Written by David M. Gardner, DDS Tuesday, 28 February 2006 19:00
Since the introduction of osseointegrated implants for the restoration of missing or lost teeth, treatment options for the partially or fully edentulous patient have expanded. Removable prostheses are no longer the only available option to treat the edentulous state. In fact, this option is no longer the first to be considered. Furthermore, removal of healthy tooth structure in order to provide support for a tooth-borne fixed prosthesis now can often be avoided.
Implant therapy provides improved function, preservation of crestal bone, an improved long-term outcome, and better quality of life.1 Outcome surveys of fixed prostheses on natural teeth reveal a 10-year survival rate of approximately 75%.2 Success rates for endosseous implants over that time have been shown to be greater than 90%.3,4
Despite the clinical success of dental implants, maintaining crestal bone after implant placement remains a challenge. Undesirable osseous and soft-tissue changes can take place subsequent to implant placement. This article reviews the literature related to the dynamics that are in effect when an implant is placed in bone. A technique will be presented to limit adverse osseous and soft-tissue changes.
BONE REMODELING SUBSEQUENT TO ABUTMENT CONNECTION
As for all clinical modalities, the placement and restoration of implants have many variables that must be carefully controlled. One particular aspect of implant therapy that can be particularly challenging is the maintenance of crestal bone levels around dental implants. A comprehensive understanding of factors that affect crestal bone changes around endosseous implants, and subsequent consequences of those osseous changes, is essential for successful implant therapy.
Figure 1. Illustrates 1.5 to 2 mm of crestal bone loss from implant-abutment interface.
Herman, et al investigated the crestal bone changes around titanium implants by radiographic evaluation of implants placed in the mandibles of dogs. From this study and a subsequent study,5,6 the following can be concluded:
(1) The rough/smooth border on 1-piece nonsubmerged implants determines the initial bone-to-implant contact.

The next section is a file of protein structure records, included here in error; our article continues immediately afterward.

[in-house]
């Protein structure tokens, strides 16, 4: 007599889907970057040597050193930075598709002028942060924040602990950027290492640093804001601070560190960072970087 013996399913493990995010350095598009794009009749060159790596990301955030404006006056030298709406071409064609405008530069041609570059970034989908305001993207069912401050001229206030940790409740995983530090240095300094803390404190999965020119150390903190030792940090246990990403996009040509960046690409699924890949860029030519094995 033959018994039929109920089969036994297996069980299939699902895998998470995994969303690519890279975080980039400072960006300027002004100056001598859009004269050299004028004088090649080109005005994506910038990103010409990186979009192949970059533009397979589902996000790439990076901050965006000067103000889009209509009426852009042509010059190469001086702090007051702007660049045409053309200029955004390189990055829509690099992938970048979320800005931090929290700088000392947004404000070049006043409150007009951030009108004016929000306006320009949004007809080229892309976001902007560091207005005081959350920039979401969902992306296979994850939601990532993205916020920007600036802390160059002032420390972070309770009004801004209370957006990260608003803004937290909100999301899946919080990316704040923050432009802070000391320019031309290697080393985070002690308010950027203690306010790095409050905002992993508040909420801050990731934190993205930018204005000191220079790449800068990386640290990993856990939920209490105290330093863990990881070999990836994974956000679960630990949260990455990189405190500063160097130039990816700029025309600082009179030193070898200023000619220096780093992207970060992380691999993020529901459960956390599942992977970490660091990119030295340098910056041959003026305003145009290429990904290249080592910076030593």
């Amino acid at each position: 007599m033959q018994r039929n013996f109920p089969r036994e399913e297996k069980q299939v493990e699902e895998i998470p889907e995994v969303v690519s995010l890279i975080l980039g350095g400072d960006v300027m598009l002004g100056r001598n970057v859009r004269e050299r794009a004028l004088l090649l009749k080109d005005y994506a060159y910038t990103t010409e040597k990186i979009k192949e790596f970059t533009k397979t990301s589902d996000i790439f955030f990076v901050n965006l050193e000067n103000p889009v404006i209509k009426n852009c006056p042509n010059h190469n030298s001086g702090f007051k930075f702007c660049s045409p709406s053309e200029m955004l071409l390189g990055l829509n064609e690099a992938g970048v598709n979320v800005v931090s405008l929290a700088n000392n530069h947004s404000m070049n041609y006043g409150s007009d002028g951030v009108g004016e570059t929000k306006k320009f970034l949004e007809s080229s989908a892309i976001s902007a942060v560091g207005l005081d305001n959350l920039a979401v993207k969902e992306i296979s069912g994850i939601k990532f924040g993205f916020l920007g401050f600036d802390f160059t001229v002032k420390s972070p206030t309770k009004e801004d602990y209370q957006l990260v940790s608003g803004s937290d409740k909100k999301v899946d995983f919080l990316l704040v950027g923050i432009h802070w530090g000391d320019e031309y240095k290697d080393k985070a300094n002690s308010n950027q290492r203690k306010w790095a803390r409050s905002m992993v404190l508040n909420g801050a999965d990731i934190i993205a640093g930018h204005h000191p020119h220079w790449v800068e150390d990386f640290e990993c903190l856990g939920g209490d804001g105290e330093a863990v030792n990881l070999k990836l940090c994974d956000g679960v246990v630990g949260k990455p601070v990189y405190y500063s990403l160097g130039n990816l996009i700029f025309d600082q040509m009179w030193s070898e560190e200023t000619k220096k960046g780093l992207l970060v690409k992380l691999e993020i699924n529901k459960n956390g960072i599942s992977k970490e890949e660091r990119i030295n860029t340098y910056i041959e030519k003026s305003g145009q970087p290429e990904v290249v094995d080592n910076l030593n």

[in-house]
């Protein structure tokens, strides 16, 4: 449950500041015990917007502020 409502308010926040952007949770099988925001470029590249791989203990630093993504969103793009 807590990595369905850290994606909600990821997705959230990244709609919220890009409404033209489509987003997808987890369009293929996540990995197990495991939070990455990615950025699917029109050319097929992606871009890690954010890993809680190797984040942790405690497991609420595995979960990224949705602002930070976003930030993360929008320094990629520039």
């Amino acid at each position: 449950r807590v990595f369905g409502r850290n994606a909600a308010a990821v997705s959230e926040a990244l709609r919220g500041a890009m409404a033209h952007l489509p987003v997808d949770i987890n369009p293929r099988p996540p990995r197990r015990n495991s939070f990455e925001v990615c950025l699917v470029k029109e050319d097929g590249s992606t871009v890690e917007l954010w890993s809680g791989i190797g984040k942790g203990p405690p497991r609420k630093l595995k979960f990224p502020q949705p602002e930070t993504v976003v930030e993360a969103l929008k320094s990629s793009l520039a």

(2) In 2-piece implants, the first bone-to-implant contact was located 1.5 to 2 mm apical to the microgap between the 2 pieces (Figure 1).7
(3) Osseous changes occur after the creation of a microgap at the implant-abutment interface.
Figure 2. Horizontal component of bone loss after abutment connection.
Crestal bone changes around implants from the microgap to the bone crest have both horizontal and vertical components. Following abutment connection, crestal bone will move laterally 1.3 to 1.4 mm from the microgap (Figure 2).8 Understanding the consequences of these bony changes will influence decision making as it pertains to implant location, size, and design.
CONSEQUENCES OF CRESTAL BONE CHANGES
The dentogingival and peri-implant complexes are similar in their cellular composition, consisting of keratinized oral epithelium and nonkeratinized junctional epithelium.9 Histologically, differences are observed in the attachment to teeth or implants. While the attachment of the junctional epithelium to teeth is mediated by glycoproteins, a pseudo-attachment via hemidesmosomes exists around endosseous implants. In addition, connective tissue fibers mechanically insert into root cementum. This is not seen with fixtures; instead, a tight cuff is formed around titanium implants.10
Figure 3. The components of biologic width.
In their study of the periodontium, Gargiulo, et al determined the average histological dimension of the epithelial attachment (0.097 mm) and connective tissue attachment (1.07 mm) (Figure 3).11 Known as the biologic width, this dimension is a key determinant of aesthetics, particularly in the anterior region of the mouth. The biologic width found around teeth is also characteristic of the peri-implant complex. The dimensions are similar to that of teeth and are stable even after loading.5 With this information, the position of the gingival attachment in relation to the osseous crest can be determined.
The importance of interdental papillae to the aesthetic result has been extensively discussed.12,13 The interproximal height of bone (IHB) has a distinct influence on interdental papillae. Garber, et al demonstrated that a predictable papilla length is achievable and maintainable in the maxillary anterior sextant, as measured from the most coronal interproximal height of bone immediately adjacent to a tooth or implant fixture. The mean papilla length for an implant-tooth relationship was found to be 6.5 mm; for an implant-implant relationship the mean papilla length was 4.5 mm.14 In another study, the papilla length was determined to be 3.4 mm between adjacent implants.15